Basic Syntax

Introduction

C has a strict syntax (typical of most, if not all, programming languages) that is necessary to be followed for a program to even compile. For this section of the tutorial, remember that a function is something like the entire int main(){(code here)} part of the example briefly described in the last chapter. Functions will be discussed in detail in a later section of the tutorial. Also, just know that preprocessor commands are commands that look like this:

New Lines

It might seem from the code sample shown in the last part of the tutorial that new lines are required in C's syntax. Creating new lines is actually usually purely for organizational purposes and omitting every single new line in a C program would not affect the program in any way. There is only one situation in C where a new line changes the ability of a program to compile or the function of the program and that is when a line of code is using the preprocessor (command that is #something, and is gray in Visual studio, like #include). The next section of code after a preprocessor command must be sparated by a new line or else the code will not compile. Multiple preprocessor commands in a row must also be separated by new lines. Anything that has punctuation after it(; , {) can be seperated by a new line (which is demonstrated in a code sample in the "Spaces" section.

This is what the code sample from the last part of the tutorial looked like:

That following code sample compiles and works in exactly the same way as the code sample above:

Spaces

Spaces in C are required between key words and variable names. However, you can add as many spaces (after 1 space has already been typed) as you like between key words and variable names. Spaces aren't requried if the two pieces of code would be normally seperated by a new line (the semicolon, comma, or curly bracket then serves as the seperator).

That following code sample also compiles and works in exactly the same way as the code sample:

This code sample also compiles and works in exactly the same way as the code above:

Note that anything with some form of punctuation after it(; , {) can be seperated by a new line.

Eliminating new lines and spaces (or adding too many lines and spaces) makes the code harder to read. The process of making code harder to read is called code obfuscation.

Semicolons (;)

Semicolons in C are added at the end of a statement (what is usually a line of code). Semicolons tell the compiler where one command ends and another begins.

Curly Brackets ({})

Curly brackets in C are used to divide sections of code and create something known as a scope. Most of the time, this is not optional. Functions, for example, must always begin with acruly bracket, and end with a curly bracket. There are several other uses for curly brackets, but for now, you just need to know that a pair of curly brackets facing each other defines an aspect of the programming language that can be comprised of multiple statements (or lines of code, unless you decide to obfuscate your code like some of the examples above, in which case something that is typically multiple lines of code can be condensed into a single line). You can create a new scope anywhere within a function (must be inside of a function) by typing in a pair of curly brackets (what a scope does will be described in the "Naming" section below).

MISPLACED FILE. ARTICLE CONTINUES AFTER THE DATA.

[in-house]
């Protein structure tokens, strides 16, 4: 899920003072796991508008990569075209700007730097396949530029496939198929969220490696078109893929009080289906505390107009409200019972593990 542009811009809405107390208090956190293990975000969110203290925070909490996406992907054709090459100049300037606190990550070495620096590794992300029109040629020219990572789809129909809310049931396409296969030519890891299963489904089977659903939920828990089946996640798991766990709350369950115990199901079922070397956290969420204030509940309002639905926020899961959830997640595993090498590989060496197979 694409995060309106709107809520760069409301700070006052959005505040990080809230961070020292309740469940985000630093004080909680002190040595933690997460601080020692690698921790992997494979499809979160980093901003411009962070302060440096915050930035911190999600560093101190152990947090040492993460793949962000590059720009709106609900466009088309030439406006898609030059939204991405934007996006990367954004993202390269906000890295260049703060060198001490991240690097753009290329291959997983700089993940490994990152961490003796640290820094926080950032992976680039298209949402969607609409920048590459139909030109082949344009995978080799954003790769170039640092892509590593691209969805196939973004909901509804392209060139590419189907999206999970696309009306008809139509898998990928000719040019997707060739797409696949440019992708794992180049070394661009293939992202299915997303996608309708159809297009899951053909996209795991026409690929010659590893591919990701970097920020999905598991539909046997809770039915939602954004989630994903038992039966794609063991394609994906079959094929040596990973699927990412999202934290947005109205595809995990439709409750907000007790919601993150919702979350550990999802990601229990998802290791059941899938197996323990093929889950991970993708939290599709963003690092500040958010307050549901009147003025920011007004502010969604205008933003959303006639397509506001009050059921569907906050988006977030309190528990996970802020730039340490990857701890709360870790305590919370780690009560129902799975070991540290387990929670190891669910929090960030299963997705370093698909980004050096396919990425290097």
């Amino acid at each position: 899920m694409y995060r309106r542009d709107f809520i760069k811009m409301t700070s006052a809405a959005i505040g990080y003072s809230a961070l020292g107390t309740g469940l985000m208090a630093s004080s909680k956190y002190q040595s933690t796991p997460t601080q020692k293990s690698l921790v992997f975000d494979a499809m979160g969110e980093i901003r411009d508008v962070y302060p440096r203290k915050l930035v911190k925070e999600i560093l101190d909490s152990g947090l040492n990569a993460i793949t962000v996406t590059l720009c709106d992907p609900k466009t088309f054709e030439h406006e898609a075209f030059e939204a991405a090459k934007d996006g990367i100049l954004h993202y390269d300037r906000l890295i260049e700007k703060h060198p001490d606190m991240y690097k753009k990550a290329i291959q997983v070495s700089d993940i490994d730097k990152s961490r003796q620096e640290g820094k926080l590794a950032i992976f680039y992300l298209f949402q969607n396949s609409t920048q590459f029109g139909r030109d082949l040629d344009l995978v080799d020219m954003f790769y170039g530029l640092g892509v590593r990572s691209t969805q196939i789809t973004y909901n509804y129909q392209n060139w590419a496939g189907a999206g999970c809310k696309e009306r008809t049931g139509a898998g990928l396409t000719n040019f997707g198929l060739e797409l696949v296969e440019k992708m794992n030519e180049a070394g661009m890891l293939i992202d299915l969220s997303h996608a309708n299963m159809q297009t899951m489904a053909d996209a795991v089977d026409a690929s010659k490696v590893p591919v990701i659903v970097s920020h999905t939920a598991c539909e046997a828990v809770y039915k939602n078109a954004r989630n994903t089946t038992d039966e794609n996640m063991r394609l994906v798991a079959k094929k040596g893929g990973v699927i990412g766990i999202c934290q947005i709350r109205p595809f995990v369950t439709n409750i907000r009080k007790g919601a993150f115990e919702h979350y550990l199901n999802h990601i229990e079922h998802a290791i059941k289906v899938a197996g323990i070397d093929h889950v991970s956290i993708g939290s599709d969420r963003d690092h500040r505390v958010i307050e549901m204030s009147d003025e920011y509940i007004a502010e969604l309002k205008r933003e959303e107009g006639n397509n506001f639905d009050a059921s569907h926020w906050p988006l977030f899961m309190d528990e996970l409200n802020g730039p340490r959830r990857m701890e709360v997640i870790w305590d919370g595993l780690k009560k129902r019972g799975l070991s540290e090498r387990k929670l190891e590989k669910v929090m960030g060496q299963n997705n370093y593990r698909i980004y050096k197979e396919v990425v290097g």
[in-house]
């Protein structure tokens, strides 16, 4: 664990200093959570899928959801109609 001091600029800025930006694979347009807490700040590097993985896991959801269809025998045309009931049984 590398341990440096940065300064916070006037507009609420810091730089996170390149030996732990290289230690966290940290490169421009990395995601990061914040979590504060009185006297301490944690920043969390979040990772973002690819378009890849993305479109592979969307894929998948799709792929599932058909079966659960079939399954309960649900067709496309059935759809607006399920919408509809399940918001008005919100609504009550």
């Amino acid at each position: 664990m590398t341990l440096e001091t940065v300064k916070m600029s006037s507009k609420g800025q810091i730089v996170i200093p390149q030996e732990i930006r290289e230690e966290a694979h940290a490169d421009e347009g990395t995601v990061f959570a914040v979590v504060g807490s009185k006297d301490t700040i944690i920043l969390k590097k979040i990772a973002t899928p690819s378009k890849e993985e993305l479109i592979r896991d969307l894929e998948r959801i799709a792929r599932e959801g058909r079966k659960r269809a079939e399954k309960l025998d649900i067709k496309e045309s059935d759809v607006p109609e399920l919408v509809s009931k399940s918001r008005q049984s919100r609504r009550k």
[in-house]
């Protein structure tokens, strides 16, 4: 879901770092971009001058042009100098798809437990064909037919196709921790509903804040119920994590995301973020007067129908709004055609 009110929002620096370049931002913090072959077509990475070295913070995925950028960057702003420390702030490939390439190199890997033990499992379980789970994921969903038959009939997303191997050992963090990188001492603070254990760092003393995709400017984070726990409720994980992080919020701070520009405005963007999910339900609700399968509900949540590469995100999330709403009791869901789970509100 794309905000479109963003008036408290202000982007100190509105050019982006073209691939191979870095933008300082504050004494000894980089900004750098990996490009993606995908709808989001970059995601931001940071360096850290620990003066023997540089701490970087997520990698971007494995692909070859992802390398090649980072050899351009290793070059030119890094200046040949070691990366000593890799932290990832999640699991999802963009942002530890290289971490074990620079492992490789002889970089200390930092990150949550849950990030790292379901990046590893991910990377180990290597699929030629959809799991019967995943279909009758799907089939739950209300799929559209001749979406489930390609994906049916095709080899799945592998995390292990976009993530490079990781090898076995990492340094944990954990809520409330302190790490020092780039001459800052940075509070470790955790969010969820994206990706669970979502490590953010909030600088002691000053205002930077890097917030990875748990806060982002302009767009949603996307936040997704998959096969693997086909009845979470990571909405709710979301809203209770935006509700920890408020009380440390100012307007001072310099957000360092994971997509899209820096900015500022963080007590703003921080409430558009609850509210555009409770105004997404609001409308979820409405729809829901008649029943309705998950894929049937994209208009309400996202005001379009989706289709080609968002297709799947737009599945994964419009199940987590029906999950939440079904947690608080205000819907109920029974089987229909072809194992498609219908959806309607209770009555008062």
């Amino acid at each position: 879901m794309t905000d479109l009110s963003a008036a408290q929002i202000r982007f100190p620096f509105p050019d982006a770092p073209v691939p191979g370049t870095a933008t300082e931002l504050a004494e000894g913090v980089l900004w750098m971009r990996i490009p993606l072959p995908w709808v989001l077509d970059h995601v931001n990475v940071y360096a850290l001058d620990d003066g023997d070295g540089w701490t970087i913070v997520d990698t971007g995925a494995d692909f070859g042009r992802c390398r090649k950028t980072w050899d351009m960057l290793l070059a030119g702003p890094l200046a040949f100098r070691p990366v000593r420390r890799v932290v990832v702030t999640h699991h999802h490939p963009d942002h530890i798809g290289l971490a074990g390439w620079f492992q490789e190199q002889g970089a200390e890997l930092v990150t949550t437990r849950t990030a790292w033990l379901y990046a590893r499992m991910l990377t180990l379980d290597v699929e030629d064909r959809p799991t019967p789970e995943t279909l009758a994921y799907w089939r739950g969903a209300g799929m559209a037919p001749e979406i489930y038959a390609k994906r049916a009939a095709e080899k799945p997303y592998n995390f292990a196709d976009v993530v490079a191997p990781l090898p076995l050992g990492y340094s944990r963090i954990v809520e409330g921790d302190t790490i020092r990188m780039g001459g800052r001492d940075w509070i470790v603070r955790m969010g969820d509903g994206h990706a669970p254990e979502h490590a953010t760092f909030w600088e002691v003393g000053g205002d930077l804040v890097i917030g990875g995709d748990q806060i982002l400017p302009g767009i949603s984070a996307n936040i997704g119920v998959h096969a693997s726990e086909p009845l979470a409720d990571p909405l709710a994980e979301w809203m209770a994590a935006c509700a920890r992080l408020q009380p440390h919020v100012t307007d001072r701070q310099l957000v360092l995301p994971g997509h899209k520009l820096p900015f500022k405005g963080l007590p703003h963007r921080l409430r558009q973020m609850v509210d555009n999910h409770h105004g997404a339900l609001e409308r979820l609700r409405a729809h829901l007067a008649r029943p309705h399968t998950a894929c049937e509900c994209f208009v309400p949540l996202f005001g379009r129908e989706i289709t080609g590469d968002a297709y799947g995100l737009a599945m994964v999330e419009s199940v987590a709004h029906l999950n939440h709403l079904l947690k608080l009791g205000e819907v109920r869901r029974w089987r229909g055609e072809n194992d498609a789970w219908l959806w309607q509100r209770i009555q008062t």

Naming

In C, names (such as "a" in the code examples above) can be comprised of lowercase letters, uppercase letters, numbers, and underscores(_). Numbers and underscores cannot be the first character of a name in any circumstance (unless, for some reason, your compiler allows this). Some compilers also allow you to use the dollar sign($) in naming your variable. Visual Studio, for example, allows you to use the dollar sign for naming you variables (even as the first letter). However, dollar signs are not part of the C Standard (there is actually a group that decides what every compiler should agree on), so beware if you plan on using compilers that do not allow this. Names within the same scope (curly brackets are used to declare scope, as stated in the section above) cannot have the same name as each other, or else the code does not compile. Scopes within other scopes (pairs of curly brackets within other pairs of curly brackets) cannot have variables with the same name as the scope surrounding them. Names can only be used in other parts of code, such as in printf("%i", 8);) in the same scope, or in a scope inside of that scope. Code that is not inside of curly braces is inside of a scope called the global scope, while code inside curly braces (such as code inside of functions) is inside of a scope called the local scope. Variable names cannot have the same name as keywords(such as char, int, and return) under any circumstances. You can name a variable "include", however, because it can be distinguished from the preprocessor command by the fact that it does not have a "#" before it. The same applies to other preprocessor commands.

This compiles (note that this code does not do anything except open a console window for a fraction of a second so small that you can't even see the window):

This does not compile.

There are three problems with this code. The first is that there are two variable "a"'s in the same scope. The second is that the variable "a" in the second scope is being set to a variable that was not declared in that scope (variable "b"). The third problem is that the function is trying to return something not declared in it's scope (variable "a"). I recommend that you try to run the code above and read the compiler errors in order to easily and quickly recognize those errors in the future in case you accidentally write code similar to the code above.

Other details about C syntax will gradually be explained as the tutorial progresses.